How President Obama “speaks” about race

The New York Times finally tells the story of my favorite picture from Obama’s presidency.  The now famous photo is of five-year-old Jacob Philadelphia, the son of a White House staffer who was leaving his post on the National Security Council.  The photo is displayed in the West Wing and has remained there for three years, even as others are replaced by more recent photos on the walls around it.

Via The White House/Pete Souza

In their re-telling of the story, Jacob’s dad and his family were leaving after taking a group picture with President Obama in the Oval Office, he tells the President his son has a question:

“I want to know if my hair is just like yours,” he told Mr. Obama, so quietly that the president asked him to speak again.

Jacob did, and Mr. Obama replied, “Why don’t you touch it and see for yourself?” He lowered his head, level with Jacob, who hesitated.

“Touch it, dude!” Mr. Obama said.

As Jacob patted the presidential crown, Mr. Souza snapped.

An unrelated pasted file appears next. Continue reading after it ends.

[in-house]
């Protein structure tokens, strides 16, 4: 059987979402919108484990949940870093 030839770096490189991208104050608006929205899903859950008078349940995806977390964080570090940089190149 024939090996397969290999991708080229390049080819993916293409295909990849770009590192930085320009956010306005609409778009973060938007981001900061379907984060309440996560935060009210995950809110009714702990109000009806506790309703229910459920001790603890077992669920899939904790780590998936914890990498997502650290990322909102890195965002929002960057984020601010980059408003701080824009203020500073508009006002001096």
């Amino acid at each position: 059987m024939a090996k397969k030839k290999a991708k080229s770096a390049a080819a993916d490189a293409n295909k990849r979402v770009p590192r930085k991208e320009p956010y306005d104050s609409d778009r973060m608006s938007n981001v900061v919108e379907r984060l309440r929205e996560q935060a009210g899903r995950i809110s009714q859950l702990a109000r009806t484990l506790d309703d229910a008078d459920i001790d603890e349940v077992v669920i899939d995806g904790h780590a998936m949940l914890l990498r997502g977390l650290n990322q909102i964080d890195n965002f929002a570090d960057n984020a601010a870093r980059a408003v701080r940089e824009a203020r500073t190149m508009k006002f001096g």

“So, what do you think?” Mr. Obama asked.

“Yes, it does feel the same,” Jacob said.

The White House photographer snapped the shot hastily, and admits that he didn’t have the best angle and that some of the photo is out of focus.  But the deep meaning of the photograph remains: the nation’s first black president is demonstrating to a little black boy that yes, I am just like you.  Jacob’s father says that, “It’s important for black children to see a black man as president. You can believe that any position is possible to achieve if you see a black person in it.”

For all the unfair criticism that President Obama gets from the right for “playing the race card,” and from some in the black community who feel he doesn’t directly address race enough, the president somehow manages to make such profound statements about race. And he does it without having to make a speech or label his policies “The black agenda.”

As the first black president, Obama has to very delicately address issues of race, and he seems to have found that doing so without having to explicitly label it is sometimes the most powerful and memorable way.  The photo of Jacob is meaningful to so many people because in many ways, it reflects a new era.  If I have a son one day, when he says, “I want to be president,” I can show him this picture and say, “Yes you can.”  And of course, I look forward to the day when I will be able to say the same thing to my daughter as well.

 

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